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At what temperature should sliced turkey, dressing, and sweet potato casserole be warmed?

asked by akrainey almost 2 years ago
4 answers 1050 views
Tad_and_amanda_in_the_kitchen
Amanda Hesser

Amanda is a co-founder of Food52.

added almost 2 years ago

Rewarm them at 200 degrees.

Tad_and_amanda_in_the_kitchen
Amanda Hesser

Amanda is a co-founder of Food52.

added almost 2 years ago

Rewarm them at 200 degrees.

Img_1995
added almost 2 years ago

Tricks for rewarmed turkey. Is this a cold turkey that is the meal or leftovers? you don't say. If this is from the store ready to eat, they give you directions.
My experience, is that the food should seem as hot as if you just cooked it. But if you have turkey that you would consider safe to eat cold, you will not be harmed eating it at any temperature, if you eat it right away, and don't make it lukewarm and then leave it sitting.
Turkey is a challenge because once it is cooked it is not juicy enough to rebake it to eat it without losing a lot of its quality and taste.
Here are my hints. Pre-Bake the serving dish empty until it is hot or use a chaffing dish, electric fry pan, turned off ceramic top stove burner. Put the turkey in there with a bit of broth or turkey juices already hot, steam helps warm turkey. Cover with a glass cover or foil. Serve this over the period of half an hour. Do it again if you need more.
I heat the turkey in the microwave, in a microwavable glass bowl with a cover, melt the broth in the bowl first, and microwave the turkey pieces for two minutes at a time until there is steam or spattering, and let it sit a few minutes. Then put it directly on the hot serving plate of the chafing dish. You make this kind of turkey LAST.
My family likes the gravy. I get the gravy extremely hot in a non stick frying pan. I microwave the turkey to tepid/room temperature, and slide the whole plate of turkey on top of the gravy and turn off the burner. This is not a turkey presentation, it is leftovers, I make people go to the buffet or the stove to get this. Don't over cook your turkey. If you do, don't mix it back into the other turkey that has not been reheated. Put it in it's own dish if you want to save it, it can be plunked like this into your post holiday soup.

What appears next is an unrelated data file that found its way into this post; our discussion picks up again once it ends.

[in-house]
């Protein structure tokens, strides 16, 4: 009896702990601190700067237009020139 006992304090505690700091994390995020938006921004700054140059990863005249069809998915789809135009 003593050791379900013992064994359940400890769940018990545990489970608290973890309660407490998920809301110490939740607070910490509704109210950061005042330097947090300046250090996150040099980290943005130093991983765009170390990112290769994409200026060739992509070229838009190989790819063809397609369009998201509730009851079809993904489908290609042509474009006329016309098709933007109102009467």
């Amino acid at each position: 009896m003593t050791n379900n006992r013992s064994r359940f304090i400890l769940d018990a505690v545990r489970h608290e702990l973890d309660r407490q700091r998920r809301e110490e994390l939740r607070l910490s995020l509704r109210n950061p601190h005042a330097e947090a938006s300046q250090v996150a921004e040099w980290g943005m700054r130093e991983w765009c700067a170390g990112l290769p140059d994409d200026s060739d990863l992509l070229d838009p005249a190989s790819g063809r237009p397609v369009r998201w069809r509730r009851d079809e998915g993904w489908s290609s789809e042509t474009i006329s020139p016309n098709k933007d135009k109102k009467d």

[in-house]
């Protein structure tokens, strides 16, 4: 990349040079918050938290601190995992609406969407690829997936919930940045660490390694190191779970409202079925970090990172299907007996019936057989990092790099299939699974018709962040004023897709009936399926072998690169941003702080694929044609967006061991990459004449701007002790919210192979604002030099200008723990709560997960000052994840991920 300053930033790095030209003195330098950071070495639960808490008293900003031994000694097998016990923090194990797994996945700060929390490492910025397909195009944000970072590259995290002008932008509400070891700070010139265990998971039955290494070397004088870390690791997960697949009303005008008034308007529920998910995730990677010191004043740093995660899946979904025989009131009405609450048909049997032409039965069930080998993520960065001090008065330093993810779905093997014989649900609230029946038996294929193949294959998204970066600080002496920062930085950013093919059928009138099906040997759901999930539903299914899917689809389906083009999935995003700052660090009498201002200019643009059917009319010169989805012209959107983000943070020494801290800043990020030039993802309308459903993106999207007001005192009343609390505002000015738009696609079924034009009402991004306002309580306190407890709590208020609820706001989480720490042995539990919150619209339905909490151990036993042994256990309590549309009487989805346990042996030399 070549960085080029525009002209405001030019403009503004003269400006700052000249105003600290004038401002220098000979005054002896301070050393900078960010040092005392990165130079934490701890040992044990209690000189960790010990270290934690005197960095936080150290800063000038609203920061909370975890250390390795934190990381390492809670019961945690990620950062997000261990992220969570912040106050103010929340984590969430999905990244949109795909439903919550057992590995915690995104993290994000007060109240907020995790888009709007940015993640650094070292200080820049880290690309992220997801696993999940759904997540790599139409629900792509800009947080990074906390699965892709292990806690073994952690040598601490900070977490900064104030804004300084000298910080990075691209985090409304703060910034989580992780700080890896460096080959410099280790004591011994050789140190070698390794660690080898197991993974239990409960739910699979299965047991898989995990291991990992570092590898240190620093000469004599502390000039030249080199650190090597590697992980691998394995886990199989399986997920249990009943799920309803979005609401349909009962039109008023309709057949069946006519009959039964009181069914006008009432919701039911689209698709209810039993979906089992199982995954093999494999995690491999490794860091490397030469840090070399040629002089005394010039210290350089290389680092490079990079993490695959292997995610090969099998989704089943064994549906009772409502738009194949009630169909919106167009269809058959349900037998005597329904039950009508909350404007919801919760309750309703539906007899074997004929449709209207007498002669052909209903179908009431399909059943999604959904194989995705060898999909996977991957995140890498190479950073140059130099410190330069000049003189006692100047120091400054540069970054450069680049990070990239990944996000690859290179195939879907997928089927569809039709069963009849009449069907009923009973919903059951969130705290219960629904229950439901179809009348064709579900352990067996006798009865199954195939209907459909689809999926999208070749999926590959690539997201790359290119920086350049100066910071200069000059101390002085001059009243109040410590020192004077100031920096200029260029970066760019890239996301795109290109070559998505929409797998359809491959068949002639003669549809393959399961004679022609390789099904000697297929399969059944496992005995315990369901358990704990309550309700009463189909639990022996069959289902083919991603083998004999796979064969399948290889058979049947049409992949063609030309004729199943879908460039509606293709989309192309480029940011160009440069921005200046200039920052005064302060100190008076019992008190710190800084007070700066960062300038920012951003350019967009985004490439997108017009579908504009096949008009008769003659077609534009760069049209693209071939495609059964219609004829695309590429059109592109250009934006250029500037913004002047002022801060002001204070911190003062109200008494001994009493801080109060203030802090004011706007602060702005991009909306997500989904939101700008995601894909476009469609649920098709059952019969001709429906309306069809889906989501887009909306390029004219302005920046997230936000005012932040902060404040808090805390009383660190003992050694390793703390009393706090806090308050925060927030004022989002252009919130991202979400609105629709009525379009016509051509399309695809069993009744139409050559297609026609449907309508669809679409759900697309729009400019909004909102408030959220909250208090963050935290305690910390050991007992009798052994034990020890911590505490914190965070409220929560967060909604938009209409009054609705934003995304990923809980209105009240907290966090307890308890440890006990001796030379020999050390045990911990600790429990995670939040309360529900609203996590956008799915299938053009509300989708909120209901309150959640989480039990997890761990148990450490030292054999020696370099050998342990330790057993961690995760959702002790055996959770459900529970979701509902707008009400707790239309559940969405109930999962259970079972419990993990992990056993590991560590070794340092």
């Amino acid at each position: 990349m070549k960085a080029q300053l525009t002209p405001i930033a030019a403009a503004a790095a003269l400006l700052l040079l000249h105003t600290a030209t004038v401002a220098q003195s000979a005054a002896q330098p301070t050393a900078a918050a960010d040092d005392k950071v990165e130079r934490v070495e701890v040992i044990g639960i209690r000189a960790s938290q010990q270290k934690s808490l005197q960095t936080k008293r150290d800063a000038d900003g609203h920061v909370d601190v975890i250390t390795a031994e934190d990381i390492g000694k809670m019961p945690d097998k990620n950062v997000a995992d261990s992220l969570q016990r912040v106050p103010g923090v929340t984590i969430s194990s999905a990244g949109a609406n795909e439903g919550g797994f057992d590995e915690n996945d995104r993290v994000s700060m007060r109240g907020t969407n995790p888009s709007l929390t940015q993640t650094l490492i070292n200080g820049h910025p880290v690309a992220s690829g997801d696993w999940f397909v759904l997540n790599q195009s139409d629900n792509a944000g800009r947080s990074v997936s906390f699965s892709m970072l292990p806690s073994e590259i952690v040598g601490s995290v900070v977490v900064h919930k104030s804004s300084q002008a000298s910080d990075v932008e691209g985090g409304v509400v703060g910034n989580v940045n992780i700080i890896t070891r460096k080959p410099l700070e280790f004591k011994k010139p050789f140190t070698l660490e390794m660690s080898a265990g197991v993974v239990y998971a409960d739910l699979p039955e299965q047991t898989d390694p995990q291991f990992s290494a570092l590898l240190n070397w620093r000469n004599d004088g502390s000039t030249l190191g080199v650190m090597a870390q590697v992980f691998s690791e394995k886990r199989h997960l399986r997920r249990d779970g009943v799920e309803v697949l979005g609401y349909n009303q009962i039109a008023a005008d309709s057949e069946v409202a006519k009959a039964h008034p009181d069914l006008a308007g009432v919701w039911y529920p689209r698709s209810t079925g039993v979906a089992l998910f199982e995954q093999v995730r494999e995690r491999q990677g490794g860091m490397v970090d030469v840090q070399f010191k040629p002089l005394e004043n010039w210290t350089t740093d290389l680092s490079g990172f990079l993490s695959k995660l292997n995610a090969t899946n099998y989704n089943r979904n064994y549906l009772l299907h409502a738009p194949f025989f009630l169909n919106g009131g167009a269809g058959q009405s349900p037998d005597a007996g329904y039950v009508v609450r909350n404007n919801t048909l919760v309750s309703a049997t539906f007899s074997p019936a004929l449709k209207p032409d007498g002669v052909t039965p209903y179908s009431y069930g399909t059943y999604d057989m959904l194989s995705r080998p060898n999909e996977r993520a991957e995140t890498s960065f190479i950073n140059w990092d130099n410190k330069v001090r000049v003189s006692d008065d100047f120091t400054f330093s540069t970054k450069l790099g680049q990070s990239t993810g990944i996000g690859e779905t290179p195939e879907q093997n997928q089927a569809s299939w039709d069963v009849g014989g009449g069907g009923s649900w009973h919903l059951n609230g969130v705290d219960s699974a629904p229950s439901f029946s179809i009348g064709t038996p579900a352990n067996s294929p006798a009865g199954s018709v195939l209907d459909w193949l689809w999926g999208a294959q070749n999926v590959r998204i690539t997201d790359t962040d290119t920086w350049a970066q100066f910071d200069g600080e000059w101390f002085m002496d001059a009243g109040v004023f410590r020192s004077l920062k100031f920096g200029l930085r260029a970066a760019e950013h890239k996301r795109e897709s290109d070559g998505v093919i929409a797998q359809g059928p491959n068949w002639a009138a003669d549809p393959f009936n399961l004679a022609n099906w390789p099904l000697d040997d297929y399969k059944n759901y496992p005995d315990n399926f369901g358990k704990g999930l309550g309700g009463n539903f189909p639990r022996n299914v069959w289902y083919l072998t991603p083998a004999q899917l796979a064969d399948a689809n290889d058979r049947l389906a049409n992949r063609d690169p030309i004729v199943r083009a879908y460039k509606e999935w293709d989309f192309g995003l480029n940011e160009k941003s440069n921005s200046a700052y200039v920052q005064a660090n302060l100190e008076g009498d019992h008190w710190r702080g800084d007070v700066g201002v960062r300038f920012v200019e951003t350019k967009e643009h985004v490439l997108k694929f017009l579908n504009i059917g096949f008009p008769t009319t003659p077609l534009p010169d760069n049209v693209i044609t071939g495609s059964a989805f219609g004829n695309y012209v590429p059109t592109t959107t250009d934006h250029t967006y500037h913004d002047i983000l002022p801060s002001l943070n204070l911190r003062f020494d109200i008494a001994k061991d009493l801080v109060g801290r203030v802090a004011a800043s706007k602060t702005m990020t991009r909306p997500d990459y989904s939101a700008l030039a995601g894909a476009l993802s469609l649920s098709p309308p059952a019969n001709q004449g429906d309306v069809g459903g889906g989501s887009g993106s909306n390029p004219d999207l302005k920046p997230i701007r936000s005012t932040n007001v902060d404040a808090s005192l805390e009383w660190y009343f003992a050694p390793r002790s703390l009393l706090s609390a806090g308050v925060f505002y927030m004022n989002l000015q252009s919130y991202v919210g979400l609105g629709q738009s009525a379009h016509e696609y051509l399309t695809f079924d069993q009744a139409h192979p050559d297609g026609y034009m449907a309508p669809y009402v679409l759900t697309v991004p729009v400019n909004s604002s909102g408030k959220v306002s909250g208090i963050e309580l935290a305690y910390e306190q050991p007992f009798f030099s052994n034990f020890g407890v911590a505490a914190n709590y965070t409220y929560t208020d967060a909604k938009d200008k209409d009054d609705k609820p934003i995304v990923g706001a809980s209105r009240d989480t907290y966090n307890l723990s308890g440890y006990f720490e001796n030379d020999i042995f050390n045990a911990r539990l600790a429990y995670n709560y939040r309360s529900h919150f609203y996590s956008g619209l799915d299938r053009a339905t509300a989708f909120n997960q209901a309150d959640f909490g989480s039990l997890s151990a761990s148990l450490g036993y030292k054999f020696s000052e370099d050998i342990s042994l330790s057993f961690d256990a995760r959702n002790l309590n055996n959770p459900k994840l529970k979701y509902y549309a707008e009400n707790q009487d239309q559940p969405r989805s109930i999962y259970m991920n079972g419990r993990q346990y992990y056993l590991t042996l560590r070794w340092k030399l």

While I do this, most of my other dishes are sitting hot in their ceramic dishes in the oven. Hot dishes really help on thanksgiving or with leftovers. Set the temp to 200-225, whatever your oven will do, maybe now people have the warming drawer. Electric fry pans, slow cookers, hot plates can all make a difference in serving the food hot. Only heat up amounts that you are going to serve right away, or things that don't mind the heat...stuffing...rice...sweet potatoes/squash.

P1291120
added almost 2 years ago

Both Amanda and SandyLF have good info. For full food safety (which, admittedly, is a different -- and has to be overriding -- concern than "most flavorful" or tastiest), remember to keep food out of the "danger zone" (40 to 140) for other than a brief period (such as the time to eat and serve a meal; if the ambient temp is 90 or higher, that period should in no event exceed an hour). When rewarming, check the internal temp of your food -- with poultry, you will want an internal temp of at least 165 (stick your thermometer in the middle of the thickest piece of meat). The internal temp can be achieved by using a conventional or microwave oven -- the method doesn't matter (except, again, for the tastiness factor) just confirm your internal temp. Don't have a meat thermometer? Go get one. You will use it again and again to test for doneness in meat, and it can be a very reasonable (under $10) investment.